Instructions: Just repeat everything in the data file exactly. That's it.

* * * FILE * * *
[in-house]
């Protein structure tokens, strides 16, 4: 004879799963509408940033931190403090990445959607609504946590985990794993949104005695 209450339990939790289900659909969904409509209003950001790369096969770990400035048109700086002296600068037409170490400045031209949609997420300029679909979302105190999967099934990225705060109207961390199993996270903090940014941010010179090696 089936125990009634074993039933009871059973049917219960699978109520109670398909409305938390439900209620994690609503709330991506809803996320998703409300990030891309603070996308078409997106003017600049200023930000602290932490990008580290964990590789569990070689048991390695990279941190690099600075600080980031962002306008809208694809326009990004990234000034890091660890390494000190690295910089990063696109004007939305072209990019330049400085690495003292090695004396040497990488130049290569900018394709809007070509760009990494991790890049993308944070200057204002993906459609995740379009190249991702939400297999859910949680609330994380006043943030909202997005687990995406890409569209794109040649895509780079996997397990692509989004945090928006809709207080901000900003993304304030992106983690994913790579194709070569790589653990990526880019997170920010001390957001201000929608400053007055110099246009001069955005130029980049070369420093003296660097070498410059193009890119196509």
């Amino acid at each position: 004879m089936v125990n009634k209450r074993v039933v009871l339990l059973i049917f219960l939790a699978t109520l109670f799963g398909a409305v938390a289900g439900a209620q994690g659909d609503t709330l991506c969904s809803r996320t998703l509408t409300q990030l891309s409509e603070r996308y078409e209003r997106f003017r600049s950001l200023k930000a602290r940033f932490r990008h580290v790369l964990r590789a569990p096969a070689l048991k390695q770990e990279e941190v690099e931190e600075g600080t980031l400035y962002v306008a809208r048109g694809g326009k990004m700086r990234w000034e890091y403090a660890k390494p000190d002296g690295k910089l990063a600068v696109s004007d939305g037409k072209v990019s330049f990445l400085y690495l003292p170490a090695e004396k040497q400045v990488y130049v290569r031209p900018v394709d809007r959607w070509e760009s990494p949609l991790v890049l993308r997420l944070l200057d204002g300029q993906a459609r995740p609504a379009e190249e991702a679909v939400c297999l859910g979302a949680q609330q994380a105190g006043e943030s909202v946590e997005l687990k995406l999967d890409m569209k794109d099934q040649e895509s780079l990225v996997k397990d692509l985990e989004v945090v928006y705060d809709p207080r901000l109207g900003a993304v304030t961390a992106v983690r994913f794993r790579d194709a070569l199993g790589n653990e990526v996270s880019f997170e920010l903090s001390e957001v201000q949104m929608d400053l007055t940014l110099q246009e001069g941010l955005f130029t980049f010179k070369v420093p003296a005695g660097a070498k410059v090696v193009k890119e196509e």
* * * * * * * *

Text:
[in-house]
């Protein structure tokens, strides 16, 4: 004879799963509408940033931190403090990445959607609504946590985990794993949104005695 209450339990939790289900659909969904409509209003950001790369096969770990400035048109700086002296600068037409170490400045031209949609997420300029679909979302105190999967099934990225705060109207961390199993996270903090940014941010010179090696 089936125990009634074993039933009871059973049917219960699978109520109670398909409305938390439900209620994690609503709330991506809803996320998703409300990030891309603070996308078409997106003017600049200023930000602290932490990008580290964990590789569990070689048991390695990279941190690099600075600080980031962002306008809208694809326009990004990234000034890091660890390494000190690295910089990063696109004007939305072209990019330049400085690495003292090695004396040497990488130049290569900018394709809007070509760009990494991790890049993308944070200057204002993906459609995740379009190249991702939400297999859910949680609330994380006043943030909202997005687990995406890409569209794109040649895509780079996997397990692509989004945090928006809709207080901000900003993304304030992106983690994913790579194709070569790589653990990526880019997170920010001390957001201000929608400053007055110099246009001069955005130029980049070369420093003296660097070498410059193009890119196509």
């Amino acid at each position: 004879m089936v125990n009634k209450r074993v039933v009871l339990l059973i049917f219960l939790a699978t109520l109670f799963g398909a409305v938390a289900g439900a209620q994690g659909d609503t709330l991506c969904s809803r996320t998703l509408t409300q990030l891309s409509e603070r996308y078409e209003r997106f003017r600049s950001l200023k930000a602290r940033f932490r990008h580290v790369l964990r590789a569990p096969a070689l048991k390695q770990e990279e941190v690099e931190e600075g600080t980031l400035y962002v306008a809208r048109g694809g326009k990004m700086r990234w000034e890091y403090a660890k390494p000190d002296g690295k910089l990063a600068v696109s004007d939305g037409k072209v990019s330049f990445l400085y690495l003292p170490a090695e004396k040497q400045v990488y130049v290569r031209p900018v394709d809007r959607w070509e760009s990494p949609l991790v890049l993308r997420l944070l200057d204002g300029q993906a459609r995740p609504a379009e190249e991702a679909v939400c297999l859910g979302a949680q609330q994380a105190g006043e943030s909202v946590e997005l687990k995406l999967d890409m569209k794109d099934q040649e895509s780079l990225v996997k397990d692509l985990e989004v945090v928006y705060d809709p207080r901000l109207g900003a993304v304030t961390a992106v983690r994913f794993r790579d194709a070569l199993g790589n653990e990526v996270s880019f997170e920010l903090s001390e957001v201000q949104m929608d400053l007055t940014l110099q246009e001069g941010l955005f130029t980049f010179k070369v420093p003296a005695g660097a070498k410059v090696v193009k890119e196509e």